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Germany is a nation that fears inflation for good historical reason, and among the nations of the world, Germany places a particularly high priority on price stability. Yet, so long as Germany remains in the European Economic and Monetary Union (EMU) with the euro as its currency, Germany may not be in control of German inflation. In particular, the current crisis with Greece, and the crises that may follow with other nations such as Portugal, Italy, Spain and Ireland may prove disastrous for German investors and taxpayers. For so long as it is in the EMU, Germany may have no effective choice but to bail out countries that have been running up huge deficits – despite Germany itself not having the economic capacity to do this for all of Europe on an indefinite basis, let alone the political will to do so. These are among the reasons why in a letter to clients late last week, Morgan Stanley warned that Germany may leave the euro and the EMU and that investors should be prepared for this event.
If this event happens, it may create an enormous financial windfall for millions of individual Germans, as well as German companies, not to mention the German government. While leaving the monetary union is still far from certain as Germany also has strong economic and political incentives to stay in the EMU, in this article we will say “what if” and explore some of the startling benefits for nations and individuals of quickly exiting a failing monetary union – as well as the many perils. But while the specifics of this article are about Germany (and France), the implications go far beyond Germans and Germany (although there are very important implications for arbitrage opportunities with German companies). Rather, in this world of financial crisis and sovereign debt crisis, there are powerful related wealth and financial security implications for individuals in every country.
First let's consider the current German government situation. Total outstanding government debt in Germany is equal to about 1.7 trillion euros, and as of 2009, equaled about 77% of the German GDP (according to the CIA World Factbook). Now let's assume that Germany does exit the economic and monetary union, and when it does so, it creates new Deutsche marks that are exchangeable one for one at the valuation for euros as of that exit date. After the exit of Germany, let's make the reasonable assumption that Germany's economy remains strong, at least relative to much of the rest of Europe. Let's also assume that with Germany exiting, and perhaps France exiting behind it, that the European monetary union is left with the weaker members where the world in general and investors in particular are quite unsure about the ability of these nations to repay their debts. So the euro plunges.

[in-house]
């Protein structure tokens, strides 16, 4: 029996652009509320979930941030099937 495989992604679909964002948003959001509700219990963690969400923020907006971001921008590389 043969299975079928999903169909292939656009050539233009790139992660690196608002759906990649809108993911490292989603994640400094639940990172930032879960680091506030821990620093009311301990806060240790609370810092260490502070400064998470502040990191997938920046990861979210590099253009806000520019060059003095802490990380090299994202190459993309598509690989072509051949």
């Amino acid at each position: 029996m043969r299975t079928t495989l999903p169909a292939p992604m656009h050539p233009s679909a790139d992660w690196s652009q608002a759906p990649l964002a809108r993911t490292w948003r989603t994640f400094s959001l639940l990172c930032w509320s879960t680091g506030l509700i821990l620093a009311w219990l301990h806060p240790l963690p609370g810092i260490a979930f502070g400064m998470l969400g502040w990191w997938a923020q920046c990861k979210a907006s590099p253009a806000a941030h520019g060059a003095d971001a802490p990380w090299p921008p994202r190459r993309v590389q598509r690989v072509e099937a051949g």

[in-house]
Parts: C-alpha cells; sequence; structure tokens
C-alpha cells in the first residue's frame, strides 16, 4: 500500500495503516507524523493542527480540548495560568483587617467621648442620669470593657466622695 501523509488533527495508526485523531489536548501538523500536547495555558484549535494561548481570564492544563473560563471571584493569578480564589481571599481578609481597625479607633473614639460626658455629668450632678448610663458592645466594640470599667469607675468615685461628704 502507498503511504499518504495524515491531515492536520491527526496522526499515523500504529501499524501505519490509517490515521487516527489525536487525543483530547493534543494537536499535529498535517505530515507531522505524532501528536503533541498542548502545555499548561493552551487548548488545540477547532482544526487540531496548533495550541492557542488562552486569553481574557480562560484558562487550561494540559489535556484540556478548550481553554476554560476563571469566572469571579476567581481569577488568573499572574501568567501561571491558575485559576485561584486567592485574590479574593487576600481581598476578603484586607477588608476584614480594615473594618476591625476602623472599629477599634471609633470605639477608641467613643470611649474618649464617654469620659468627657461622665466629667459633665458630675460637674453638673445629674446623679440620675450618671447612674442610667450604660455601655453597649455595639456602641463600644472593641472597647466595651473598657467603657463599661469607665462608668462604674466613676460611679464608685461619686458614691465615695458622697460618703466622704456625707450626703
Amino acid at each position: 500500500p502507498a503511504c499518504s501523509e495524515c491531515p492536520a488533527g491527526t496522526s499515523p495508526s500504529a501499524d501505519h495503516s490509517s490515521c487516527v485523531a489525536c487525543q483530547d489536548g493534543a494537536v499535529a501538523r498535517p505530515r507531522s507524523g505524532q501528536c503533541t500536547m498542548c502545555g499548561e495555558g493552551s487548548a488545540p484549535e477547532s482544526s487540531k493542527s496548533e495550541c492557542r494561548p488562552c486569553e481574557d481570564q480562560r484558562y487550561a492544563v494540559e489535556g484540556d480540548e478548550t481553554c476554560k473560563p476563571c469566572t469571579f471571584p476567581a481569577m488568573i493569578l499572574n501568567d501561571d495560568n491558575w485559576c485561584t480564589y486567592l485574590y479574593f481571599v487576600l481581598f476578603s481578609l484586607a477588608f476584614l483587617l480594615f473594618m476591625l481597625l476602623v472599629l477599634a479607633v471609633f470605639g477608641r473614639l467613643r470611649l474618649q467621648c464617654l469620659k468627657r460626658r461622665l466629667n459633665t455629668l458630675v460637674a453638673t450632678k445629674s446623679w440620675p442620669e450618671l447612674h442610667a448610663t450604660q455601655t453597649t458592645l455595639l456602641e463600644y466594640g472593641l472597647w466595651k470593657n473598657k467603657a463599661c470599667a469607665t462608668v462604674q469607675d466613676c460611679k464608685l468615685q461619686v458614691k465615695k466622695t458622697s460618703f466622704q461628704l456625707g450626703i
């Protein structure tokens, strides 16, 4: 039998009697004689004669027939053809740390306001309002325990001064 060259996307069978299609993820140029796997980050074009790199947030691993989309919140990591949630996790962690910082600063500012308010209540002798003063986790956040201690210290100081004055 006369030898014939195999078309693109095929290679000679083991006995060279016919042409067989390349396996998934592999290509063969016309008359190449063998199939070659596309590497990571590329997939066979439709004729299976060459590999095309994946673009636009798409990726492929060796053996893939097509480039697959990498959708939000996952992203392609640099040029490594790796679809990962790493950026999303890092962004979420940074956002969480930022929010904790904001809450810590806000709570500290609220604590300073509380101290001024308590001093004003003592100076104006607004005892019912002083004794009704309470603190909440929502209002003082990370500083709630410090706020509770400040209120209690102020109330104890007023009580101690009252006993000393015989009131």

For our scenario, we’ll assume an immediate sharp drop of the euro in the neighborhood of 30-40% when Germany exits the EMU, relative to the new Deutsche mark. This value differential is assumed to rapidly increase as an inflation differential builds, and more strong nations leave the euro. After the passage of a period of time – and it could be months or could be years – we'll assume the currency exchange rate is now 10 euros for every Deutsche mark. In other words, we'll assume that the euro loses 90% of its value relative to the Deutsche mark. (This assumption is not a precise projection, there are cases for higher and lower projections, but it does have the virtues of being a round number and reasonable.)
With this scenario, Germany's euro-denominated national debt is now worth 10% of what it was when we look at things in Deutsche mark terms rather than the euro, and keep in mind that the German government income from taxes is in Deutsche marks, rather than euros. Germany is now repaying debt at 10 cents on the dollar (so to speak) and the value of its outstanding debt has fallen from 1.7 trillion euros down to 170 million Deutsche marks – a 90% reduction in net debt. Thus, German national debt (ignoring any new debt issuance) as a percentage of the German economy has dropped from 77% of German GDP down to 7.7% of German GDP.
Originally posted by boondock-saint
it makes sense for Germany.
They can print their own money again
just like the US Dollar.
And they can print all they want.
I t would def kill the Euro
and crash that system, if multiple
countries did this.
Originally posted by ickylevel
Because its the weekend.